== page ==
Indeed we are very happy to inaugurate our brand new blog with the story of the first release of the auto-hovering system we bring to X-Plane through our AW139. When we first announced it, we were actually stuck on the programming, but the best was yet to come.
BRAVO! BRAVO! BRAVO! I could go on about all kinds of aspects, the groundstone you have layed for future versions with the rebuild of the high res interior, sound, et cetera, et cetera. but you know the feeling when you jump into the machine and think you know everything and then you meet a totally different character, more sensitive and responsive, more powerfull in all aspects of flying and manoeuvring. I had the feeling I could thread a needle with it, even without auto hover.
The auto-hover is a pricy optional that Leonardo usually puts on the table with SAR and oil platform customers, such as Era Helicopters and Bristow, and with every clients whose operational needs ask for maximum stability. We got documented about the real thing first and at the beginning we have to admit it was really frustrating to find a clue about how to obtain that effect. Speaking with other developers not only didn’t solve any of our doubts, but made our thinking even more confusing. We then contacted Austin and his answer was even more frustrating.
Wait! X-Plane autopilot it’s not designed for that!
What we wanted to get was an hovering experience similar to the one of X-Plane AI when it’s asked to manage our helicopter’s take off. Have you tried it yet? It performs beautiful, steady hoverings while waiting the tower controller for permission to raise the collective, give pedals and push cyclic forward. Hovering is also used by AI to taxi the helicopter and we thought it would have been a super-feature for our helicopters.
Whe take our time to study how this was done, then we got coffee and seated in front of X-Plane searching for insights. The first thing we did was freezing the AI right after the hovering was started, in order to get unlimited time to observe the hovering. Once we got there, we attempted to change the aircraft heading and roll ratio via certain autopilot datarefs, only to understand that they were disabled since version 9… Thanks, Austin!
It’s important to explain here that, differently from other simulation platforms, X-Plane’s main asset resides into its phisics model, maniacally built around the mimic of real, in an effort that puts X-Plane into another world, with features and results a lot more complex and veritable than the beautiful eye-candies of the simulator that we all love so much. This means the only way to get what we wanted should have been get by replicating the real behaviour of the real helicopter. No other chances or crazy tricks, such as disabling the flight model as we did on a second attempt. So we got back to study.
Here’s how the type rating manual of the real AW139 explains the feature:
«The HOV mode utilizes the blended AHRS-GPS ground velocity information to provide commands that maintain longitudinal and lateral aircraft ground velocities for hovering and low speed flying. The HOV can be manually engaged by pressing the HOV push button on the Guidance Controller or by pressing the beep trim (Chinese-Hat fifth position) on the cyclic hand-grip. At the engagement the HOV mode velocity references are set to zero». The last sentence was illuminating.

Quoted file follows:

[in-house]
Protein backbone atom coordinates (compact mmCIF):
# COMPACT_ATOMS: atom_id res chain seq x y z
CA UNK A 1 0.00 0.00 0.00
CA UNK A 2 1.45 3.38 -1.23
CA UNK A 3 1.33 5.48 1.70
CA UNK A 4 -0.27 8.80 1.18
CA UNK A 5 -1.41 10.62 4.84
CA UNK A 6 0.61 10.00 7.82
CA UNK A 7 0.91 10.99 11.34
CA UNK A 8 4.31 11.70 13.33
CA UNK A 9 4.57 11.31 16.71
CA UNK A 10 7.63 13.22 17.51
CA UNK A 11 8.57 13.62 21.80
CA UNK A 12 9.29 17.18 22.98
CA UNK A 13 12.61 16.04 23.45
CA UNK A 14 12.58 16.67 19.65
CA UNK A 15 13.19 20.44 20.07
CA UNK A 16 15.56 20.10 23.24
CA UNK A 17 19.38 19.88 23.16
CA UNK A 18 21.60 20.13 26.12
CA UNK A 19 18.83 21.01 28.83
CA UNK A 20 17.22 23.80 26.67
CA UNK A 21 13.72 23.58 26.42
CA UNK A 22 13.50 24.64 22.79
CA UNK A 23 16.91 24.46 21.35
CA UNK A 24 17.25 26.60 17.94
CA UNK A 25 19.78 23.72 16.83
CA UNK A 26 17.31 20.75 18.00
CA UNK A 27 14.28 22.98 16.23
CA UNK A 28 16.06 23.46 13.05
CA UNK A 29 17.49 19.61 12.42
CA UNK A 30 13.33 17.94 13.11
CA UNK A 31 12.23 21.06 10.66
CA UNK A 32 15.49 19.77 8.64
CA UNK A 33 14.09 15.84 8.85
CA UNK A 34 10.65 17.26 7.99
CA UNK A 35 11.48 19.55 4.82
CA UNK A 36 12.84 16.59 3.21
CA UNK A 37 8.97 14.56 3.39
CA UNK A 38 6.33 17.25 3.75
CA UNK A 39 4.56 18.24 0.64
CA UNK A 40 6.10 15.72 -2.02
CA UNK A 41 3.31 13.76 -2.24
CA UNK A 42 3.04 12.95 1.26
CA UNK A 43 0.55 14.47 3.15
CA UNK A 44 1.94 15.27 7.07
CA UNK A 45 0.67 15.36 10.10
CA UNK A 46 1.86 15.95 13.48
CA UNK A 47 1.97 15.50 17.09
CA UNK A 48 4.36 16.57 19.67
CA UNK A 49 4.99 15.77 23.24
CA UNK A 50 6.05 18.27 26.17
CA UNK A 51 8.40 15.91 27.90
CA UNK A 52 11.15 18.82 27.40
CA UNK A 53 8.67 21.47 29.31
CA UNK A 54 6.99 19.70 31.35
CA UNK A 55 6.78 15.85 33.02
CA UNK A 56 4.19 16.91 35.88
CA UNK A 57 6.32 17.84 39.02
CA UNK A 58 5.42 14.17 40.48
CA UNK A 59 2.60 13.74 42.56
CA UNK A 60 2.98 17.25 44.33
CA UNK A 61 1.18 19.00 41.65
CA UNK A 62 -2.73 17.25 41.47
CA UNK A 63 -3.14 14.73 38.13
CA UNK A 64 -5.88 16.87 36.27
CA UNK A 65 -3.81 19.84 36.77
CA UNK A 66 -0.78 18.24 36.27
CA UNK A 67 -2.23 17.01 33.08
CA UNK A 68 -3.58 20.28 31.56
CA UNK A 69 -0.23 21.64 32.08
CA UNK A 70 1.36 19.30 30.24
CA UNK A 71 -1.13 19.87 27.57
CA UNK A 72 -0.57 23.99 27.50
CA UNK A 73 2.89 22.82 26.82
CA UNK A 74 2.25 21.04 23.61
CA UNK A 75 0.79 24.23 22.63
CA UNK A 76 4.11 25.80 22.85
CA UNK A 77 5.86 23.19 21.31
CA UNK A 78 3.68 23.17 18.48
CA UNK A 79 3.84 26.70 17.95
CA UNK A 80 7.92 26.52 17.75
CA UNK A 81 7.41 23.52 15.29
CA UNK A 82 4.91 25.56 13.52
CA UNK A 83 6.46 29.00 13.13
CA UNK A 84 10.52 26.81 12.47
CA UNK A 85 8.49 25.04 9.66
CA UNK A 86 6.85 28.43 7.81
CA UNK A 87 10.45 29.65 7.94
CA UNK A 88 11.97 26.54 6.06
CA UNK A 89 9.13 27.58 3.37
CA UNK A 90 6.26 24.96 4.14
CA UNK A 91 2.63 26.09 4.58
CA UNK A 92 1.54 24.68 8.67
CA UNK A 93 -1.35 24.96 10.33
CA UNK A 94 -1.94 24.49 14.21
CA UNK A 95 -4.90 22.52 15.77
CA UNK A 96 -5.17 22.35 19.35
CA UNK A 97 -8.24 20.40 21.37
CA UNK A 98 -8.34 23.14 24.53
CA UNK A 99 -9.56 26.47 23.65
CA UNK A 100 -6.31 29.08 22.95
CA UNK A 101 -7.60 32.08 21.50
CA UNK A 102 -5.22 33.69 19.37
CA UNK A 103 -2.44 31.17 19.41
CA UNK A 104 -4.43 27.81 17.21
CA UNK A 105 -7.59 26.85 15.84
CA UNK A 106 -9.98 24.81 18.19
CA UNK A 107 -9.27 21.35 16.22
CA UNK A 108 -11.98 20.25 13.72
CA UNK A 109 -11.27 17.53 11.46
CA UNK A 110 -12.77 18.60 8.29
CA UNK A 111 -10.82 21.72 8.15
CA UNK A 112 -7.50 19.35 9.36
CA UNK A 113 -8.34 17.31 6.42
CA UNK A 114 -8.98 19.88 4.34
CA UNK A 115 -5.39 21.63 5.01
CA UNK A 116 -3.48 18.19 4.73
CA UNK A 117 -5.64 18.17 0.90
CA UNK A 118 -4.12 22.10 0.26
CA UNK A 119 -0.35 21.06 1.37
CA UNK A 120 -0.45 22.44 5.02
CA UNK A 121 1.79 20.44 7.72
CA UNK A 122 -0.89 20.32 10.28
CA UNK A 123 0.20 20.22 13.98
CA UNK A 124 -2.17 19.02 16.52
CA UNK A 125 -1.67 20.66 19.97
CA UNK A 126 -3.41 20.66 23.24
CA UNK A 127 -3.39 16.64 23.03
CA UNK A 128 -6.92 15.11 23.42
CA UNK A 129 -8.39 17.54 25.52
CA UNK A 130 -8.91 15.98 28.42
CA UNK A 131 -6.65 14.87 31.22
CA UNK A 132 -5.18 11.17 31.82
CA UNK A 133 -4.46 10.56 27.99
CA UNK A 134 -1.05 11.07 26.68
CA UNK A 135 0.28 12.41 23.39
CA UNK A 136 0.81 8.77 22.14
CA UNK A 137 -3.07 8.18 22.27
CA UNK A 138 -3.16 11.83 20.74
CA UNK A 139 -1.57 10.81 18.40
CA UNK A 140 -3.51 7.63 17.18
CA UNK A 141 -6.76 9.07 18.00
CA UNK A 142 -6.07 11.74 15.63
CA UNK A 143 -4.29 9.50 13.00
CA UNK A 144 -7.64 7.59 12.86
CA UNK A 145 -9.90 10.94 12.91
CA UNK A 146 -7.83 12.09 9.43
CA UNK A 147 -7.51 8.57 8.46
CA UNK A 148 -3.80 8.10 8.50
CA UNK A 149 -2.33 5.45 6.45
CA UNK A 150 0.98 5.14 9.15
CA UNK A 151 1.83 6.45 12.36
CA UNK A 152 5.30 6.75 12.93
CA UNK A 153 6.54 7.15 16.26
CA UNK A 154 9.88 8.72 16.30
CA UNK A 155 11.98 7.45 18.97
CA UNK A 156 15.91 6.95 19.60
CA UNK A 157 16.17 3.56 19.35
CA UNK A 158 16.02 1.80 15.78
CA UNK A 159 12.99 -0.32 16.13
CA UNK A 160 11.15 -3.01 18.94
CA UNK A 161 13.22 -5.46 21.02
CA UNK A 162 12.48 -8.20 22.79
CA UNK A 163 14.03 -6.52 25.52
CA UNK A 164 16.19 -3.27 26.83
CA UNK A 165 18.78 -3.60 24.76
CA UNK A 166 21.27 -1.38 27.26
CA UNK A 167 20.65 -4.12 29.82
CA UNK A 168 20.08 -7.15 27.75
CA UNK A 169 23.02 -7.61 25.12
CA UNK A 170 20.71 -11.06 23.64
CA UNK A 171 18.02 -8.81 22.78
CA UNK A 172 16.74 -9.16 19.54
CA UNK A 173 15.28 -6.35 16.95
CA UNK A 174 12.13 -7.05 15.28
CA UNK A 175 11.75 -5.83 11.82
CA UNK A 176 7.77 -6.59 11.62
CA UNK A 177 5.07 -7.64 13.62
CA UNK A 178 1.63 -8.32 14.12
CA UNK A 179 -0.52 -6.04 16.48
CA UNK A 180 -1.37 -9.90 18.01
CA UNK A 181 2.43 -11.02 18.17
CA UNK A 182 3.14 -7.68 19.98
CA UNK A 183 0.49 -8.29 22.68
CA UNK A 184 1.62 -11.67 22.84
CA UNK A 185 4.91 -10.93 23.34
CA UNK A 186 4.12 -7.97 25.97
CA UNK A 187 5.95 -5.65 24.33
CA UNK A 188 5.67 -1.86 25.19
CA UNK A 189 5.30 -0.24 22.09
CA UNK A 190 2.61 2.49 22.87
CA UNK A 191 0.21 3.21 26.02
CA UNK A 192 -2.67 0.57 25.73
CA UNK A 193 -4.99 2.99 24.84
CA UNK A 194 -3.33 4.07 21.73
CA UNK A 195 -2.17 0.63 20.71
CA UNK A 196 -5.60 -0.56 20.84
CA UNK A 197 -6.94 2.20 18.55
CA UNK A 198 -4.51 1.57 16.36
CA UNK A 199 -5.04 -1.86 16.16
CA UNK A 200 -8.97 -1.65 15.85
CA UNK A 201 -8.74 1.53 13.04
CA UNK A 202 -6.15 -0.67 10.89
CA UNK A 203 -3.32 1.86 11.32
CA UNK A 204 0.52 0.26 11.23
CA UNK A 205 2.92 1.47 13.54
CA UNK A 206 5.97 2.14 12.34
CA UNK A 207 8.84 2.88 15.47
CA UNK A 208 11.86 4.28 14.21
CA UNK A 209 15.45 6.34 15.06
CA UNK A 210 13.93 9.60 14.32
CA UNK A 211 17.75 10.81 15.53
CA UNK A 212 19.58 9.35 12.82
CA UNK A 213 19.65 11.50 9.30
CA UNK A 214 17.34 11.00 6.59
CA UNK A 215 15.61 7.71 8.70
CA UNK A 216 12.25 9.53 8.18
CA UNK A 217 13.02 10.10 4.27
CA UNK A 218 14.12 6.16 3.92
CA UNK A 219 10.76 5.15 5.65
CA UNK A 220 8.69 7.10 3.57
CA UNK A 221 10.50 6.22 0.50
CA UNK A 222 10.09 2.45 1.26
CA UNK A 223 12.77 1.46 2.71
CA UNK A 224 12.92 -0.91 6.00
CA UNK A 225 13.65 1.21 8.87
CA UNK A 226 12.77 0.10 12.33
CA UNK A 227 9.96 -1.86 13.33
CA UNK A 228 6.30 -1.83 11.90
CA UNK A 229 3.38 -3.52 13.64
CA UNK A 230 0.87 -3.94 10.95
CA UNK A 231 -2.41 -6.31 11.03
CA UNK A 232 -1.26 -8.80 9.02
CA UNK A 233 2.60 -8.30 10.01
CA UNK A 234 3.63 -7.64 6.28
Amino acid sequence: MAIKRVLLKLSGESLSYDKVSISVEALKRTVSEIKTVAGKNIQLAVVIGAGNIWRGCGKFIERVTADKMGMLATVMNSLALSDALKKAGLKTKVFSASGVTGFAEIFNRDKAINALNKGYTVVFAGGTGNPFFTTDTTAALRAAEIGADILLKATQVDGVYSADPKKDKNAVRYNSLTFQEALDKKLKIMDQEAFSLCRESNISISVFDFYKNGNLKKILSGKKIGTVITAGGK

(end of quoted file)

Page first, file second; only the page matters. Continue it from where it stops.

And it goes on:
First we had to find and then set all possible movement vectors to zero in a way that each one could reach the 0 in a progressive manner. It was not an easy task because, once we identified the correct way to do it, the phisics model started to put a lot of resistance (and still does, as you can see from the nose cursor in HUD mode vibrating when IAS gets near to zero). Anyway, after a series of attempt we find the correct values that our script would have overwritten on command. And so we did.
After e few lines of code and after creating a custom command to activate the plugin (you can assign it to a key to have the function ready when needed) the very first auto-hovering was a screaming surprise. The result was a stable, progressive hovering with just a flat pitch attitude which was not precisely what we wanted. The AW139 has the main rotor pitched -10° forward, while this solution makes cruise flight leveled and more comfortable for passengers, on the other hand it a little discomfort when hovering, because the nose pitches up +10° as the mast goes perpendicular to terrain.
We made to obtain this typical nose up attitude of the aircraft by associating the hover command to a specific pitching dataref, after a little more tweaking we got it working and tweeted joyfully about that. As you can see, the take-off (raise of collective) of the helicopter is indeed very sweet. This is due to an arbitrary automation we put on the blades pitch when flying with mouse. It’s obtained when ready for take-off by activating the FT (MISC PANEL) and the HOV button. This easter-egg – which is obviously not present on the real helicopter – raises the collective gently to the target pitch value, in other words the helicopter takes off and sets the hover automagically. Operating instructions here.
We hope you liked the story, it’s just a very little part of a huge effort of development running for three years now. We decided to share it to show how much effort is needed just to deliver one single feature of the helicopters we all love. Thanks for reading and spread the love for your developers!